Creative arts cultivate and assist student theatre, performance and art. You can find them in the Arts Lab making something usually.
The autonomous departments are disabilities, Indigenous, People of Colour, queer and women’s, which advocate and run collectives for students who identify accordingly. VCA and Burnley provide services and advocacy for the students on their campuses.
If there’s a circus, who are the people wanting to be the ringleader/clown?
The two major factions in the election are More! and Stand Up!, which generally contest the majority of OB positions. This year, they’ve made a deal to secure some positions. In exchange for four of More’s NUS delegates, Stand Up! is not contesting disabilities, People of Colour or queer.
The smaller factions are Melbourne Socialists (Socialist Alternative), Independent Media and The Biggest Blackest ticket. Choice and the Liberals (both run by the Liberal Club) also nominated for positions, although didn’t fill our their ticket forms correctly, meaning that their candidates are now independents. There are also a variety of other smaller tickets, which come and go each year.
We weren’t kidding when we said there will be a flurry of pink, red, orange and black shirts. Think of this as dodgeball and a food fight happening at the same time.
In the 2017–18 UMSU elections, Stand Up! won every OB position they contested except for general secretary. This was a big swing from the previous year, when Stand Up! did not gain a single OB position due to More! taking over the union. Sources say this is perhaps one of the most competitive races in recent years so keep an eye out toward the end of election week.
You’ve watched the circus, know its people, now how do you actually vote in an UMSU election?
This is where things actually get messy and weird (like your 18th or 21st). We will try our best to explain to you how to vote as if you were a five-year-old. The only problem? Five-year-olds can’t or don’t vote, but it’s good to know.
1. Go to a Polling Booth
A polling booth is where you vote. Here, you get a piece of paper called a ballot where you put down who you want to vote for. Bring your student card with you, or you won’t be able to get a ballot. You can find polling booths at the following locations:
- Baillieu Library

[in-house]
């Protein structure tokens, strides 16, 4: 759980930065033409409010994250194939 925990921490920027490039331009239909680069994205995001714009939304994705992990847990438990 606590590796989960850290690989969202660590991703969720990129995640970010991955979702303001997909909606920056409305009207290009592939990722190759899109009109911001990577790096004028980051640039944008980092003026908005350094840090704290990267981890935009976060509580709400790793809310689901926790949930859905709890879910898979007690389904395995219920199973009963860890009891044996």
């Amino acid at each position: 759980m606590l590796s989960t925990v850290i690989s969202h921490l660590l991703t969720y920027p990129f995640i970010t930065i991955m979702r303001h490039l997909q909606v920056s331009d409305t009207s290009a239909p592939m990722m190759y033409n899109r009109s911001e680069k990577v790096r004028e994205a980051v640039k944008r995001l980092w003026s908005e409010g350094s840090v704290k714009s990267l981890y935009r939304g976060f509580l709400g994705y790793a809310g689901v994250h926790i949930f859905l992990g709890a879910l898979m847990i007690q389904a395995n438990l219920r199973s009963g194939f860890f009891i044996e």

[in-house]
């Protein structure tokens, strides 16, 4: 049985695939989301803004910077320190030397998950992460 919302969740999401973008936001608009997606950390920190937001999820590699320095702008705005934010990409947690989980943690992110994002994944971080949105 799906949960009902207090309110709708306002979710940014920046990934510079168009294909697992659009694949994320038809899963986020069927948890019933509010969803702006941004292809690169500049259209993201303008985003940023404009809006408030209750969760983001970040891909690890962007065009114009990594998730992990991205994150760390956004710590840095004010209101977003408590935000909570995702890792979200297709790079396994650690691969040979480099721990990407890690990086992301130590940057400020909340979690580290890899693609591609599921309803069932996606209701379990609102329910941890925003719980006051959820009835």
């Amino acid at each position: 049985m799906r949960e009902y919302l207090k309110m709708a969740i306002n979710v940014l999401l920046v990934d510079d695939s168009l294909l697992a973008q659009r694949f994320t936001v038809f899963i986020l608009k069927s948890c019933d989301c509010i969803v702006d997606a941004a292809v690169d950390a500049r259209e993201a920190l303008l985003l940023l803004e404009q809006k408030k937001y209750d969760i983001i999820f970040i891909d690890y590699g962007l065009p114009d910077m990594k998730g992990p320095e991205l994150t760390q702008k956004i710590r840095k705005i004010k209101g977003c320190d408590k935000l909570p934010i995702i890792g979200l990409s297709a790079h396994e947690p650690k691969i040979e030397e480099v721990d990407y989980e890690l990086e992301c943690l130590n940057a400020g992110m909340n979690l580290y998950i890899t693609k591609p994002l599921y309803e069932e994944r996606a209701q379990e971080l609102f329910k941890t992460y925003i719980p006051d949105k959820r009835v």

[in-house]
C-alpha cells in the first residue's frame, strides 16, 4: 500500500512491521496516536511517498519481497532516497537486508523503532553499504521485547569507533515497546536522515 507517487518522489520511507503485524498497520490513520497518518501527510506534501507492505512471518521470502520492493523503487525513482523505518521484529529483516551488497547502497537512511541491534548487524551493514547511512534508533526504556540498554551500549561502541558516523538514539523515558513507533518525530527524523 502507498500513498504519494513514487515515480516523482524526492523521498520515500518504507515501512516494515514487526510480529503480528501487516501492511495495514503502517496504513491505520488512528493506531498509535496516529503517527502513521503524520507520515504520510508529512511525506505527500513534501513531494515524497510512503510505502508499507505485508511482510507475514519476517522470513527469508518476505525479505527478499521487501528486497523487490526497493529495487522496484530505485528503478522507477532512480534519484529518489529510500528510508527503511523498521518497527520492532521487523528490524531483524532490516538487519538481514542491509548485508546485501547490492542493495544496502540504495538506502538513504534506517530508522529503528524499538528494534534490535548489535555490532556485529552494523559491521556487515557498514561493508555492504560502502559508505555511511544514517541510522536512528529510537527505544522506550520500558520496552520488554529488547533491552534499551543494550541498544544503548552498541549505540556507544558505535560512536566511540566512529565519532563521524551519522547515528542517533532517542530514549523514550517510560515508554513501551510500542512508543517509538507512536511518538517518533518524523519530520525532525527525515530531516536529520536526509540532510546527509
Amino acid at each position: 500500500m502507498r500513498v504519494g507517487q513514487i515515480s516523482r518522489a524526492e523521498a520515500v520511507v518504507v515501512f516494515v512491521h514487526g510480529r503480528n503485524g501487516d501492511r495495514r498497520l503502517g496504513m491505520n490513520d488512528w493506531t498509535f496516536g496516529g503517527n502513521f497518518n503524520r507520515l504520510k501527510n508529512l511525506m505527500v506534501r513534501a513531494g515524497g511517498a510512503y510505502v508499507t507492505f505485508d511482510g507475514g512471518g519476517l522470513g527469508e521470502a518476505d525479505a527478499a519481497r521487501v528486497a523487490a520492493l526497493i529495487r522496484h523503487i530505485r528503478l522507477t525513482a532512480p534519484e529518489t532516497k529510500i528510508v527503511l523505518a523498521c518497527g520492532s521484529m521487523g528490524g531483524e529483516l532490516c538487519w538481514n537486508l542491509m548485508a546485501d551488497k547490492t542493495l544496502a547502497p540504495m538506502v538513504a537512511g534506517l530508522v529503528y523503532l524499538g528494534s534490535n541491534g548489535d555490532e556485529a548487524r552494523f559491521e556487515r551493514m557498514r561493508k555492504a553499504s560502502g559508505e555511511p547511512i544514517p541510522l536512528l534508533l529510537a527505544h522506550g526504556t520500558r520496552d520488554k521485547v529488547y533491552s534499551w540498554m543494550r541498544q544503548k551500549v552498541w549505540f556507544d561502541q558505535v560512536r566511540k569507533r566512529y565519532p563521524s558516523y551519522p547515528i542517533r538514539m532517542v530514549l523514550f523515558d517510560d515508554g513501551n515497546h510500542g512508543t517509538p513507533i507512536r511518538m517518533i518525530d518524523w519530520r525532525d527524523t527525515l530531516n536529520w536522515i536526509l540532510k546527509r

- Union House
- FBE Building
- Stop 1
- Murrup Barak (open Tuesday, Wednesday)
- Southbank (open Tuesday-Thursday)
- Burnley (open Wednesday, Thursday)
Most polling stations open around 10-11am and close around 5-6pm. You can find the finalised times in our Election Guide. If you can’t be at any of these booths to vote, you can submit a postal vote here.
2. How to Actually Vote
You’ll get multiple colourful sheets requiring you to vote on many things and many positions. The first few pages are regarding OB positions such as president or welfare followed by committee and council contests. The premise is the same with those, vote for who you desire but it’s better to preference all for committee/council seats. There are also several pages for restricted constituency positions such as People of Colour or queer, which you can only fill out if you identify as part of said consituency.
You have to preference THE NUMBER ONE for WHO YOU WANT TO WIN. YOU CAN THEN PREFERENCE YOUR SECOND MOST FAVOURITE AND SO ON, depending on how many candidates they are. However, the elections are using what is called, Optional Preferential Voting which means you can vote in the following ways: vote for one, vote for all or vote for some.
Here’s an example of the ways you can vote:
3. Run Away
After you’ve chosen who you want to win, you put the ballot inside a cardboard box. You are now a democratic citizen who is exercising their rights as a student. You can now run away from the Color Run and Circus and head back into another one, your classes. Yay!
When do I know who won and stop caring?
Don’t stop caring but generally you’ll find out late Friday of voting week about who has won president and maybe the other OB positions. Usually Farrago, aka us (we need to stop reminding you lot that we’re Farrago because it’s getting really meta), will have live tweets and rolling coverage on Facebook.
Stay tuned because this election is looking to be quite a ride and one of the most contested in years.